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In the next few days, the Olympic medal race for men’s basketball will begin taking shape. But that picture won’t include Linas Kleiza. The former MU forward and current Toronto Raptor scored just 4 points in Wednesday’s 9-point loss to Russia in the quarterfinals, eliminating Lithuania from medal contention. It’s a familiar position for Kleiza: just short of expectations.
On May 29, 2003, Kleiza signed a scholarship agreement, officially becoming part of the MU basketball family. Quin Snyder, MU’s coach at the time, said in a press release that Kleiza was “an outstanding player” and that he would “make an immediate impact for us.” Regarded by many as one of the top 20 recruits in the nation (he played his final years of high school basketball for a U.S. prep school), Kleiza was unquestionably the highest profile player Snyder had signed in his first five years at MU (and, as it would turn out, ever). MU opened the 2003-04 season ranked in the top 5, but the team limped to just 16 wins. Kleiza, who missed the second half of the season with a shoulder injury, returned for a sophomore year, but that, too, was nothing but repeated disappointments. He declared for the NBA draft after the season, and arguably the most talented Tiger in a generation has become an afterthought in Columbia.
One year after Kleiza’s departure, Snyder was also out, his coaching career at MU ending in disgrace. Snyder, who has bounced around mid-level coaching positions in the NBA since leaving Columbia, still hasn’t been able to shake his past. In July, Snyder accepted an assistant coaching position for a professional team in Russia, putting him smack dab in the center of obscurity.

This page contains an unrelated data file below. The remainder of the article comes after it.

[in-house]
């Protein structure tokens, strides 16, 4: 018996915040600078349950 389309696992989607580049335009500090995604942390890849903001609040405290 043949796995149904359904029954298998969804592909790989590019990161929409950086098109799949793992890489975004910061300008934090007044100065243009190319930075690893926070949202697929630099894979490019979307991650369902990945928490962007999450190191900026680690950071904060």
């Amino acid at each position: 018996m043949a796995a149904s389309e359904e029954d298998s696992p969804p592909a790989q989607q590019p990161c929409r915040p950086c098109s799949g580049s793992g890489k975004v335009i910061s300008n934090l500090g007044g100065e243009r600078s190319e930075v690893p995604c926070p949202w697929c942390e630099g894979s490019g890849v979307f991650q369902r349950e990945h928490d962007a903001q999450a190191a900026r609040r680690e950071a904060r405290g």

Kleiza and Quin had a lot in common. They both came to Columbia full of promise, and they both left with fans wondering what went wrong. They mark a dark time for MU basketball. But that’s in the past. Today, MU, led by head coach Frank Haith, appears to be on stable ground, finally. And, like Kleiza and Quin, he’s also headed to Europe.
This week, the MU men’s basketball team embarks on a 10-day trip to Europe for a five-game exhibition schedule. His team, like Snyder’s 2003 squad, is expected to do big things this season and is picked by many to content for an SEC championship this spring. Also like Snyder, Haith’s had his share of disappointments and scandals. But Haith does have one huge edge on Snyder: His team actually seems like a team, and the pieces are all there.
There’s no telling how well Haith’s pieces will come together this year. MU will be replacing five seniors from last year’s 30-win team, but there will be no shortage of experience. Seniors Laurence Bowers, Mike Dixon, Alex Oriakhi and Keion Bell provide that in excess. Phil Pressey has already proven to be the best point guard MU has had in well over a decade. And the incoming recruits will provide depth last year’s team simply did not have. All signs point to positive results.
But as with all things, appearances can be deceiving.
- Men’s basketball recap
- The culmination of dreams and living vicariously through others
- What your favorite Olympic event says about you
- Michael Dixon, former MU basketball guard: A story told in headlines
- Frank Haith competes in the Infiniti Coaches’ Charity Challenge yet again
- Women’s gymnastics final recap
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